Mar 112013
 

Review: The Brotherhood of Dwarves

Review: The Brotherhood of DwarvesThe Brotherhood of Dwarves (The Brotherhood of Dwarves #1) by D.A. Adams
Published by Seventh Star Press on Feb 7, 2012
Genres: Fantasy
Format: eBook from Publisher
Find the book: Amazon, Goodreads
Rating: three-stars

The dwarven saga begins...

Roskin, heir to the throne of a remote, peaceful kingdom of dwarves, craves excitement and adventure. Outside his own kingdom, in search of fortune and glory, he finds a much different world, one divided by racial strife and overrun by war. The orcs to the south want to conquer all dwarves and sell them as slaves. The humans to the east want to control the world's resources.

Caught in the middle, Roskin finds himself chased by slave traders and soldiers alike as he discovers that friendship is the best fortune of all. Just when he thinks he has triumphed, an act of betrayal sends him into bondage. His only hope of escape is the faltering courage of a disgraced warrior whose best days are behind him...

I received this book for free in exchange for an honest review. This does not affect my opinion of the book or the content of my review.

This was a fun fantasy story that focused mostly on dwarves, and specifically on Roskin. He is on a year long adventure in the outside world prior to taking on his role as the next ruler of the Kiredurk nation. He has decided to set himself a goal to obtain a lost dwarven piece of art called the brotherhood of dwarves, thinking it will bring him recognition and adventure. But the journey isn’t easy, and he encounters many setbacks along the way.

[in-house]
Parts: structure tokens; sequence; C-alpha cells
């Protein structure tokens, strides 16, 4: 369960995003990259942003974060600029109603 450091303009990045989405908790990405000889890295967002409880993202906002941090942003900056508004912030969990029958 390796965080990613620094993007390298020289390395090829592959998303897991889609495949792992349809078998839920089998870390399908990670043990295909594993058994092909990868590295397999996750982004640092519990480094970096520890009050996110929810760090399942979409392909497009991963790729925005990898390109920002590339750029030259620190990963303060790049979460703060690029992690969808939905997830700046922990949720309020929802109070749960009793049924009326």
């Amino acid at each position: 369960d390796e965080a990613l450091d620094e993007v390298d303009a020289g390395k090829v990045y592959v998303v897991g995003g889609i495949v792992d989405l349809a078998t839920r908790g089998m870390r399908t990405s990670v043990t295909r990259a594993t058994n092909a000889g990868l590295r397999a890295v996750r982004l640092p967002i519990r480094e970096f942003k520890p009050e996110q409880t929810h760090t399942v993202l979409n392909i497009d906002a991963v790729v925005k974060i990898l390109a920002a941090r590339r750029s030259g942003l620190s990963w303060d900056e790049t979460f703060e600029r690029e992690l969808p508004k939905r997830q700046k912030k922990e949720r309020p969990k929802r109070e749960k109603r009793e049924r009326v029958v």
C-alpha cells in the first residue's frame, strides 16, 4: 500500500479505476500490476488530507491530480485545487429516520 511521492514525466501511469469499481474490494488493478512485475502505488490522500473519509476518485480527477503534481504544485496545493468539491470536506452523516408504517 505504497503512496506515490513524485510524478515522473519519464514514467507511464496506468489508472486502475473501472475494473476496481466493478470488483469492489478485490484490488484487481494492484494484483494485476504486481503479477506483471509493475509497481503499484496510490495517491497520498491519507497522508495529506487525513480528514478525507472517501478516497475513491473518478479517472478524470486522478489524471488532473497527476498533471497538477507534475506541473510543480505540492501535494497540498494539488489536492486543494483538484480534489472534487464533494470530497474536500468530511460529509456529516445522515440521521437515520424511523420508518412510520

While I enjoyed the premise of the story, I found the execution a little rough in the beginning. The story starts with an encyclopedia-like description of dwarves, and the various dwarf nations and histories. It then had an overview of Roskin and his life and only really became a true story after Roskin left his home. Prior to that, and even at points after, it felt like I was being told about the story instead of experiencing it first hand.

I found the story picked up the further into it I got, especially the ending scenes. I felt those scenes and wished the rest of the book had the same level of reader involvement and interaction.

While Roskin was the main character, I felt that Crushaw was a much stronger, well-developed character. He stood out as flawed and realistic, and his story was quite touching. By comparison, Roskin felt wishy-washy and under developed. When I look back over the descriptions from the beginning of the story to his actions at the end, it doesn’t feel like the same character, and not just in a growth sort of way, it’s more a fundmental change.

Overall, this was a quick pure fantasy, quest-style story that is worth reading, once you get past the info dump in the beginning. I would guess that based on the quality of the story in the later part of the book that subsequent volumes in the series will be better executed than this one, and will make reading this one worth it.

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